Warren Buffett famously said, 'Volatility is far from synonymous with risk.' So it seems the smart money knows that debt - which is usually involved in bankruptcies - is a very important factor, when you assess how risky a company is. We can see that Health and Happiness (H&H) International Holdings Limited (HKG:1112) does use debt in its business. But should shareholders be worried about its use of debt?
When Is Debt Dangerous?
Debt assists a business until the business has trouble paying it off, either with new capital or with free cash flow. Part and parcel of capitalism is the process of 'creative destruction' where failed businesses are mercilessly liquidated by their bankers. However, a more common (but still painful) scenario is that it has to raise new equity capital at a low price, thus permanently diluting shareholders. By replacing dilution, though, debt can be an extremely good tool for businesses that need capital to invest in growth at high rates of return. When we examine debt levels, we first consider both cash and debt levels, together.
How Much Debt Does Health and Happiness (H&H) International Holdings Carry?
As you can see below, Health and Happiness (H&H) International Holdings had CN¥6.06b of debt, at June 2019, which is about the same the year before. You can click the chart for greater detail. However, it also had CN¥2.06b in cash, and so its net debt is CN¥4.00b.
How Healthy Is Health and Happiness (H&H) International Holdings's Balance Sheet?
The latest balance sheet data shows that Health and Happiness (H&H) International Holdings had liabilities of CN¥3.35b due within a year, and liabilities of CN¥7.01b falling due after that. Offsetting these obligations, it had cash of CN¥2.06b as well as receivables valued at CN¥1.03b due within 12 months. So its liabilities total CN¥7.27b more than the combination of its cash and short-term receivables.
While this might seem like a lot, it is not so bad since Health and Happiness (H&H) International Holdings has a market capitalization of CN¥17.4b, and so it could probably strengthen its balance sheet by raising capital if it needed to. But it's clear that we should definitely closely examine whether it can manage its debt without dilution.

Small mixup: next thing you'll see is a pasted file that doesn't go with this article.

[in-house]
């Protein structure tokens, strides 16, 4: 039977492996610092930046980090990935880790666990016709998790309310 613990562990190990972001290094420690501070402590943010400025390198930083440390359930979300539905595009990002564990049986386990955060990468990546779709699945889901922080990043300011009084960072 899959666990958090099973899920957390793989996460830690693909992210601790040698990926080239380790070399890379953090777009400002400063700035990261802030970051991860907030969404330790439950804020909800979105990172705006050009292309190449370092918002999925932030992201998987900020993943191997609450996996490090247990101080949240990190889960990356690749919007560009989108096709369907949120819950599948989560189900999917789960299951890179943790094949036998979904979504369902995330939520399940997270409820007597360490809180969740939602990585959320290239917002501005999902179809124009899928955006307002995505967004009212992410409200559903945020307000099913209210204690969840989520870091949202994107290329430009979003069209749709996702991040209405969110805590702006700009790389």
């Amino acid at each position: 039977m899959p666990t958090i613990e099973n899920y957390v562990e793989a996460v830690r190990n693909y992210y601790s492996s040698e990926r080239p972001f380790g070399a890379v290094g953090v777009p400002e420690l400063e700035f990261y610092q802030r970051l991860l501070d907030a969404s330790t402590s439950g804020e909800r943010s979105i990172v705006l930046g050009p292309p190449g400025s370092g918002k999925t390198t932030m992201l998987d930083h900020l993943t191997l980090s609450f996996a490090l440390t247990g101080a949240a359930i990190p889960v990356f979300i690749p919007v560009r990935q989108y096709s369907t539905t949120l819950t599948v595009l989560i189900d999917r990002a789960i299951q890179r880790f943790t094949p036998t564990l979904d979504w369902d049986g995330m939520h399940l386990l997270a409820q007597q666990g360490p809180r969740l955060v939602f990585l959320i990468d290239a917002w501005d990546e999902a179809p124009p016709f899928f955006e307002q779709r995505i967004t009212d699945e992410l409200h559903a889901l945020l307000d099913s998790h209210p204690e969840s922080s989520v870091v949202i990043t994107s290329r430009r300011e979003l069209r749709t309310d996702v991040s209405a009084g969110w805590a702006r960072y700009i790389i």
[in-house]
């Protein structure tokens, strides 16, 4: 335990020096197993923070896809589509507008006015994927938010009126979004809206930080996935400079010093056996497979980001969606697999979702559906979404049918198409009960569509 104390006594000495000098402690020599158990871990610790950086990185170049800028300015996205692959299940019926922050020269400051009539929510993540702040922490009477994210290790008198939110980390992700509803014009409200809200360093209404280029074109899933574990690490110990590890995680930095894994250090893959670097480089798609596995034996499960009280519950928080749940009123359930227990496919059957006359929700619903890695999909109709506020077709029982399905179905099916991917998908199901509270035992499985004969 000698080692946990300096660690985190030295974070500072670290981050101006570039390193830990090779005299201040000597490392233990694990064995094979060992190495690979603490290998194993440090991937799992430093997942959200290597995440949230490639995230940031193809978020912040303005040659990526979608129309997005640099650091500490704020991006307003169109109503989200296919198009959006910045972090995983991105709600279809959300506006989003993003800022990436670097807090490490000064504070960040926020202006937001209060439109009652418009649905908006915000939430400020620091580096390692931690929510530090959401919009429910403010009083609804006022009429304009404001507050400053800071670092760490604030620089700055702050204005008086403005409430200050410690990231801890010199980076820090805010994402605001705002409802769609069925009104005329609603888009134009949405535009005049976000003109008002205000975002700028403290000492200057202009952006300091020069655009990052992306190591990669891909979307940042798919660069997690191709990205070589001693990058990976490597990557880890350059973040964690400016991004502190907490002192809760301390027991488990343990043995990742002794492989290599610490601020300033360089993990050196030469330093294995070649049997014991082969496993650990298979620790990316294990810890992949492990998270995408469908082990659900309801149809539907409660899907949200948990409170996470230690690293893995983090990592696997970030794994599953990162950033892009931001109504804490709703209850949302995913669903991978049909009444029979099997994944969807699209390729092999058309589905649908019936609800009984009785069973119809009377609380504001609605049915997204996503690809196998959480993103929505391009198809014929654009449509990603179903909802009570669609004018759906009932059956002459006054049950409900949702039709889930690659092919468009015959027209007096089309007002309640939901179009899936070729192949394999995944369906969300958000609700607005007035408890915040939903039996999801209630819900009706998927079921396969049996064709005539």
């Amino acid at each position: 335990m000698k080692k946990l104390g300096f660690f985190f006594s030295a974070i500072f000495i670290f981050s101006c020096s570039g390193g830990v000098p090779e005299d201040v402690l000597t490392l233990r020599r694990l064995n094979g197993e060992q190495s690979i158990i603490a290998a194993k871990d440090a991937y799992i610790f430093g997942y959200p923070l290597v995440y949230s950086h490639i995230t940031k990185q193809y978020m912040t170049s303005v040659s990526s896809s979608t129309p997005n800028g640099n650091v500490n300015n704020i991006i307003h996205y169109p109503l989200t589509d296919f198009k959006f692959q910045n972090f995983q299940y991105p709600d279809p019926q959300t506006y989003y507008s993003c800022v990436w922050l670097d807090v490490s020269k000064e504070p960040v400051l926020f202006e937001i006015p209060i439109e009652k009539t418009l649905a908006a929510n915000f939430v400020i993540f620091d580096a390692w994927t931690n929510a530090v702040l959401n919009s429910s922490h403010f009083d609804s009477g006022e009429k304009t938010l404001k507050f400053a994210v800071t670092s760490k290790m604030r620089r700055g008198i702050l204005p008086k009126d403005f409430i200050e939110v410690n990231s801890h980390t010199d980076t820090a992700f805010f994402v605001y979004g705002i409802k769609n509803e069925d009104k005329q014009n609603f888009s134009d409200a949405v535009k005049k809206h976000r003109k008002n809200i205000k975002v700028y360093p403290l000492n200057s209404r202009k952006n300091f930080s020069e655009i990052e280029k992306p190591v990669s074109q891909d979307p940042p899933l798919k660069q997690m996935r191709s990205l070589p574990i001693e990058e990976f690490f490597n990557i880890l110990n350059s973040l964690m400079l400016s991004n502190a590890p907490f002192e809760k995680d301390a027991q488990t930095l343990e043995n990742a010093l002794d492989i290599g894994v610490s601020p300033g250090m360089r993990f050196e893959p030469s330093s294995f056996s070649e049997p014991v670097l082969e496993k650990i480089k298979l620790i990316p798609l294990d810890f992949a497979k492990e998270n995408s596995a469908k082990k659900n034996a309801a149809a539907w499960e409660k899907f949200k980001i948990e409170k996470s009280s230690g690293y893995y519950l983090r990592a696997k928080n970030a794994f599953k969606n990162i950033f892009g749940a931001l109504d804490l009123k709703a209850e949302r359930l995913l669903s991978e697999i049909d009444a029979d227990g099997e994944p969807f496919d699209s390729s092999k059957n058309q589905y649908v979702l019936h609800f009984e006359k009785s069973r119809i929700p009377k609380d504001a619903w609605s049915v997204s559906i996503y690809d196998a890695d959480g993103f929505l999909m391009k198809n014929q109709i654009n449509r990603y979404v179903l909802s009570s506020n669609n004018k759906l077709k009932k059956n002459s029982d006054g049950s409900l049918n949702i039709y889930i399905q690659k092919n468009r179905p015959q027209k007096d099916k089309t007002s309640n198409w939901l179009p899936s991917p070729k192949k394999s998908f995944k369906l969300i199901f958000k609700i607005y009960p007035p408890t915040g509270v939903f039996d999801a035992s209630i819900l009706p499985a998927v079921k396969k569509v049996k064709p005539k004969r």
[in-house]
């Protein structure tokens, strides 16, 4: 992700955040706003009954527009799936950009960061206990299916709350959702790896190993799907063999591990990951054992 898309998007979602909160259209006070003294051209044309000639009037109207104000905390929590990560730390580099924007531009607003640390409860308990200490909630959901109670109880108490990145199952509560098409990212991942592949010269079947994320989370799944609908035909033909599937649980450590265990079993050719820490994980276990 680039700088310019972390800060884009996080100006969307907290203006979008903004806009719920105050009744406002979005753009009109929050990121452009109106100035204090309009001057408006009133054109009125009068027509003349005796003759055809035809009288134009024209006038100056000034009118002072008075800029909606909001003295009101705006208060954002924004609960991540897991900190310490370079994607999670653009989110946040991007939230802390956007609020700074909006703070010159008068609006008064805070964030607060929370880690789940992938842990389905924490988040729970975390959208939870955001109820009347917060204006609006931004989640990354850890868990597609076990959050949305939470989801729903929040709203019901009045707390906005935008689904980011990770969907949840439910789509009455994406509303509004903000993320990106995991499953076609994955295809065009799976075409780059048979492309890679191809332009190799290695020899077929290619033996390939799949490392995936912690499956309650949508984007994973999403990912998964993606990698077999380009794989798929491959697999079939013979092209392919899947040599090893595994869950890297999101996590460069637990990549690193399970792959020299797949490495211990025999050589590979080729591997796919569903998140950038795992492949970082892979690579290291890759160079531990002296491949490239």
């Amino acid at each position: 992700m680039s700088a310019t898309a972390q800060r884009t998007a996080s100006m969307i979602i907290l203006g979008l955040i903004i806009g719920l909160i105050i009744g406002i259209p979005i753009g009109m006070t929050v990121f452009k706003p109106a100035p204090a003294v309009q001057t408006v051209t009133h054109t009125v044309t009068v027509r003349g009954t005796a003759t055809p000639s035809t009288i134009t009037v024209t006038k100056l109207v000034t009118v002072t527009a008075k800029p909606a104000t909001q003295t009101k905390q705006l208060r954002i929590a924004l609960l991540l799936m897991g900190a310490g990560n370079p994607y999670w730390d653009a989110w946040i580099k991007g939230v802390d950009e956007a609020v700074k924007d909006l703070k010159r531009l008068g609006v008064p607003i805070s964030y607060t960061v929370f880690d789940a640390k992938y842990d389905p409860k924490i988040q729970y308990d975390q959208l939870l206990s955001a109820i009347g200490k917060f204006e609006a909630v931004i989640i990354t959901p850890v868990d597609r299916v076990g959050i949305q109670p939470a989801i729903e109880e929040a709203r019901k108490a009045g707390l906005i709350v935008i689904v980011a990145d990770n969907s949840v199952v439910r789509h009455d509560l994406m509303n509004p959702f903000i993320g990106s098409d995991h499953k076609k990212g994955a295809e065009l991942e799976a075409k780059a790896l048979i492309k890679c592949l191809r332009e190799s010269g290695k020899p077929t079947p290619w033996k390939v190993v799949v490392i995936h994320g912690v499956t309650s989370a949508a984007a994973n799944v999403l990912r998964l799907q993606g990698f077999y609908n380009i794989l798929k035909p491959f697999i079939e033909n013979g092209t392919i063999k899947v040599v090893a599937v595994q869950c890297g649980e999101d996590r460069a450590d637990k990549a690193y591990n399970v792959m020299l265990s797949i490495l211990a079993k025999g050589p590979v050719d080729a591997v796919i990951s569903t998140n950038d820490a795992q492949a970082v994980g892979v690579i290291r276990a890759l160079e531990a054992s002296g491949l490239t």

We use two main ratios to inform us about debt levels relative to earnings. The first is net debt divided by earnings before interest, tax, depreciation, and amortization (EBITDA), while the second is how many times its earnings before interest and tax (EBIT) covers its interest expense (or its interest cover, for short). This way, we consider both the absolute quantum of the debt, as well as the interest rates paid on it.
Health and Happiness (H&H) International Holdings's net debt is sitting at a very reasonable 1.7 times its EBITDA, while its EBIT covered its interest expense just 6.0 times last year. While these numbers do not alarm us, it's worth noting that the cost of the company's debt is having a real impact. We saw Health and Happiness (H&H) International Holdings grow its EBIT by 9.7% in the last twelve months. That's far from incredible but it is a good thing, when it comes to paying off debt. When analysing debt levels, the balance sheet is the obvious place to start. But it is future earnings, more than anything, that will determine Health and Happiness (H&H) International Holdings's ability to maintain a healthy balance sheet going forward. So if you're focused on the future you can check out this free report showing analyst profit forecasts.
But our final consideration is also important, because a company cannot pay debt with paper profits; it needs cold hard cash. So the logical step is to look at the proportion of that EBIT that is matched by actual free cash flow. Over the most recent three years, Health and Happiness (H&H) International Holdings recorded free cash flow worth 70% of its EBIT, which is around normal, given free cash flow excludes interest and tax. This free cash flow puts the company in a good position to pay down debt, when appropriate.
The good news is that Health and Happiness (H&H) International Holdings's demonstrated ability to convert EBIT to free cash flow delights us like a fluffy puppy does a toddler. And its EBIT growth rate is good too. All these things considered, it appears that Health and Happiness (H&H) International Holdings can comfortably handle its current debt levels. Of course, while this leverage can enhance returns on equity, it does bring more risk, so it's worth keeping an eye on this one. Over time, share prices tend to follow earnings per share, so if you're interested in Health and Happiness (H&H) International Holdings, you may well want to click here to check an interactive graph of its earnings per share history.
At the end of the day, it's often better to focus on companies that are free from net debt. You can access our special list of such companies (all with a track record of profit growth). It's free.
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